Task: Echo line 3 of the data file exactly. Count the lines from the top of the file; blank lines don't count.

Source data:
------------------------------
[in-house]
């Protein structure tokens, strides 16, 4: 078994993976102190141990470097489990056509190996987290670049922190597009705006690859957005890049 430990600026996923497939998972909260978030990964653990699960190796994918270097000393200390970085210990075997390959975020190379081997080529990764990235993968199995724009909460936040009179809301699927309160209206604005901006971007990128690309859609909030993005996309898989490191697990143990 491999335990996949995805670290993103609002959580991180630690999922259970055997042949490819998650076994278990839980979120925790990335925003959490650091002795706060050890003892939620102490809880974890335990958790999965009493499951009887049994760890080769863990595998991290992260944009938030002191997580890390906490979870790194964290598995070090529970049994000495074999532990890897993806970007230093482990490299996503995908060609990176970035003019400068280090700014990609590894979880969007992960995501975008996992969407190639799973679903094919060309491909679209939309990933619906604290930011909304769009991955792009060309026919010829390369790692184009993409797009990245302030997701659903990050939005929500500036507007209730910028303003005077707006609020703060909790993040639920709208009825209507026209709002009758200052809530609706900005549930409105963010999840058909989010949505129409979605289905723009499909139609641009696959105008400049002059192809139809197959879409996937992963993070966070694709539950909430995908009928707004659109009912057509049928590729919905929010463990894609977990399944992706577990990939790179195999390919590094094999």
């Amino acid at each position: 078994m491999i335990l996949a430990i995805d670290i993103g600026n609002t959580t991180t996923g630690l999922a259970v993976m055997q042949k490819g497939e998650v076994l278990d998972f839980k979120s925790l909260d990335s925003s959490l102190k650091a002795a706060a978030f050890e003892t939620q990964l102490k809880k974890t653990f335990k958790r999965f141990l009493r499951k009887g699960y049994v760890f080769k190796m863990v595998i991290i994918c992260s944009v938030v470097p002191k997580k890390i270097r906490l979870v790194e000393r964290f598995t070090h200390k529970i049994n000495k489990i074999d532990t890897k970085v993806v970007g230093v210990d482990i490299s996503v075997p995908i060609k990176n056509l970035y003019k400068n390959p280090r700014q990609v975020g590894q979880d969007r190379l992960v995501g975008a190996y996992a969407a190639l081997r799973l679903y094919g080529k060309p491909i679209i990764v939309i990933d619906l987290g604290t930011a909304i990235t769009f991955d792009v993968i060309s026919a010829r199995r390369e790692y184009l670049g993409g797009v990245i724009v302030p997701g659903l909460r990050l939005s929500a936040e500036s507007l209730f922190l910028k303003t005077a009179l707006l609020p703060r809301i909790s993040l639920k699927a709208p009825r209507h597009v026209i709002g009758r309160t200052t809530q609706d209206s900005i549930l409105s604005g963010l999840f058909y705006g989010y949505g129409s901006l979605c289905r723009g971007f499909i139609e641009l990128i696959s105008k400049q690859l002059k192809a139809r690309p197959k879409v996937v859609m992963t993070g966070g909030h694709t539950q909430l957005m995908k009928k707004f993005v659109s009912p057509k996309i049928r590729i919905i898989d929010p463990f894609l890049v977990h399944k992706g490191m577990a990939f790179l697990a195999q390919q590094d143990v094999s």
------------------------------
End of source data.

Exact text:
């Amino acid at each position: 078994m491999i335990l996949a430990i995805d670290i993103g600026n609002t959580t991180t996923g630690l999922a259970v993976m055997q042949k490819g497939e998650v076994l278990d998972f839980k979120s925790l909260d990335s925003s959490l102190k650091a002795a706060a978030f050890e003892t939620q990964l102490k809880k974890t653990f335990k958790r999965f141990l009493r499951k009887g699960y049994v760890f080769k190796m863990v595998i991290i994918c992260s944009v938030v470097p002191k997580k890390i270097r906490l979870v790194e000393r964290f598995t070090h200390k529970i049994n000495k489990i074999d532990t890897k970085v993806v970007g230093v210990d482990i490299s996503v075997p995908i060609k990176n056509l970035y003019k400068n390959p280090r700014q990609v975020g590894q979880d969007r190379l992960v995501g975008a190996y996992a969407a190639l081997r799973l679903y094919g080529k060309p491909i679209i990764v939309i990933d619906l987290g604290t930011a909304i990235t769009f991955d792009v993968i060309s026919a010829r199995r390369e790692y184009l670049g993409g797009v990245i724009v302030p997701g659903l909460r990050l939005s929500a936040e500036s507007l209730f922190l910028k303003t005077a009179l707006l609020p703060r809301i909790s993040l639920k699927a709208p009825r209507h597009v026209i709002g009758r309160t200052t809530q609706d209206s900005i549930l409105s604005g963010l999840f058909y705006g989010y949505g129409s901006l979605c289905r723009g971007f499909i139609e641009l990128i696959s105008k400049q690859l002059k192809a139809r690309p197959k879409v996937v859609m992963t993070g966070g909030h694709t539950q909430l957005m995908k009928k707004f993005v659109s009912p057509k996309i049928r590729i919905i898989d929010p463990f894609l890049v977990h399944k992706g490191m577990a990939f790179l697990a195999q390919q590094d143990v094999s």